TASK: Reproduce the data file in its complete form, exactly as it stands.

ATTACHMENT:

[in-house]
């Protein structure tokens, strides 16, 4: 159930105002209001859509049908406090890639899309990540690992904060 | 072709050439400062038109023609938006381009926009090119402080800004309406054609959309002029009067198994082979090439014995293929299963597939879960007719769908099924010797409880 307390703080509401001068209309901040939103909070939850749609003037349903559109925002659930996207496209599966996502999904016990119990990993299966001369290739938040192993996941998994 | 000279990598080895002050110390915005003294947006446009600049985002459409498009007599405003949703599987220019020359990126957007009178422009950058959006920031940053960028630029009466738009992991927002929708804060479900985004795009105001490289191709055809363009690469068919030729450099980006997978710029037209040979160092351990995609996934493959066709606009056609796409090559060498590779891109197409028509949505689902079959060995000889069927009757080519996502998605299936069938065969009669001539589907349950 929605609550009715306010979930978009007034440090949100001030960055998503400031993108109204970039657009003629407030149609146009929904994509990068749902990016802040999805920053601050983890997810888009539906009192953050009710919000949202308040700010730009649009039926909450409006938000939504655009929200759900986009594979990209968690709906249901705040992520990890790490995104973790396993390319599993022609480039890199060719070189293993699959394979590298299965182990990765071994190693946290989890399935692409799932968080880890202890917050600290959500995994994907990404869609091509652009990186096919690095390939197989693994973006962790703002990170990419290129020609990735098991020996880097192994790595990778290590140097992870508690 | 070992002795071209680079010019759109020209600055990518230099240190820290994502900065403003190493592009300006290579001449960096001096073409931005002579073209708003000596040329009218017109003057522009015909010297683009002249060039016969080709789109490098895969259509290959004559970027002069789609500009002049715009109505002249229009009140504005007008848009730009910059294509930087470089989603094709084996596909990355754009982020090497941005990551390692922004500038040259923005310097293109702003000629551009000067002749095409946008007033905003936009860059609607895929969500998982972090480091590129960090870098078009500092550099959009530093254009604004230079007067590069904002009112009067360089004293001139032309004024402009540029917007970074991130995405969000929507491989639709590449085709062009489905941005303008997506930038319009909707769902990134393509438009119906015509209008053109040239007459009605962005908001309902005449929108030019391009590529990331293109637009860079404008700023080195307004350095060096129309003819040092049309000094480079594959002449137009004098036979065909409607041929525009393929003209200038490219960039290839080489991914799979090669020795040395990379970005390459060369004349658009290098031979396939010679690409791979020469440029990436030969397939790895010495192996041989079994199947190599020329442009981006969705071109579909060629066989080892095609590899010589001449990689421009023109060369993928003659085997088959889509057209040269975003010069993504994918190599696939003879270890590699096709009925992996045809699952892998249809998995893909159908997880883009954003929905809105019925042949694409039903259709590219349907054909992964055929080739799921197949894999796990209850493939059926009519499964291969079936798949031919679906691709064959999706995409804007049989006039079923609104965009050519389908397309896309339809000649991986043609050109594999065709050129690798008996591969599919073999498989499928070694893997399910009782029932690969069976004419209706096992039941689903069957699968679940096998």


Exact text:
[in-house]
């Protein structure tokens, strides 16, 4: 159930105002209001859509049908406090890639899309990540690992904060 | 072709050439400062038109023609938006381009926009090119402080800004309406054609959309002029009067198994082979090439014995293929299963597939879960007719769908099924010797409880 307390703080509401001068209309901040939103909070939850749609003037349903559109925002659930996207496209599966996502999904016990119990990993299966001369290739938040192993996941998994 | 000279990598080895002050110390915005003294947006446009600049985002459409498009007599405003949703599987220019020359990126957007009178422009950058959006920031940053960028630029009466738009992991927002929708804060479900985004795009105001490289191709055809363009690469068919030729450099980006997978710029037209040979160092351990995609996934493959066709606009056609796409090559060498590779891109197409028509949505689902079959060995000889069927009757080519996502998605299936069938065969009669001539589907349950 929605609550009715306010979930978009007034440090949100001030960055998503400031993108109204970039657009003629407030149609146009929904994509990068749902990016802040999805920053601050983890997810888009539906009192953050009710919000949202308040700010730009649009039926909450409006938000939504655009929200759900986009594979990209968690709906249901705040992520990890790490995104973790396993390319599993022609480039890199060719070189293993699959394979590298299965182990990765071994190693946290989890399935692409799932968080880890202890917050600290959500995994994907990404869609091509652009990186096919690095390939197989693994973006962790703002990170990419290129020609990735098991020996880097192994790595990778290590140097992870508690 | 070992002795071209680079010019759109020209600055990518230099240190820290994502900065403003190493592009300006290579001449960096001096073409931005002579073209708003000596040329009218017109003057522009015909010297683009002249060039016969080709789109490098895969259509290959004559970027002069789609500009002049715009109505002249229009009140504005007008848009730009910059294509930087470089989603094709084996596909990355754009982020090497941005990551390692922004500038040259923005310097293109702003000629551009000067002749095409946008007033905003936009860059609607895929969500998982972090480091590129960090870098078009500092550099959009530093254009604004230079007067590069904002009112009067360089004293001139032309004024402009540029917007970074991130995405969000929507491989639709590449085709062009489905941005303008997506930038319009909707769902990134393509438009119906015509209008053109040239007459009605962005908001309902005449929108030019391009590529990331293109637009860079404008700023080195307004350095060096129309003819040092049309000094480079594959002449137009004098036979065909409607041929525009393929003209200038490219960039290839080489991914799979090669020795040395990379970005390459060369004349658009290098031979396939010679690409791979020469440029990436030969397939790895010495192996041989079994199947190599020329442009981006969705071109579909060629066989080892095609590899010589001449990689421009023109060369993928003659085997088959889509057209040269975003010069993504994918190599696939003879270890590699096709009925992996045809699952892998249809998995893909159908997880883009954003929905809105019925042949694409039903259709590219349907054909992964055929080739799921197949894999796990209850493939059926009519499964291969079936798949031919679906691709064959999706995409804007049989006039079923609104965009050519389908397309896309339809000649991986043609050109594999065709050129690798008996591969599919073999498989499928070694893997399910009782029932690969069976004419209706096992039941689903069957699968679940096998």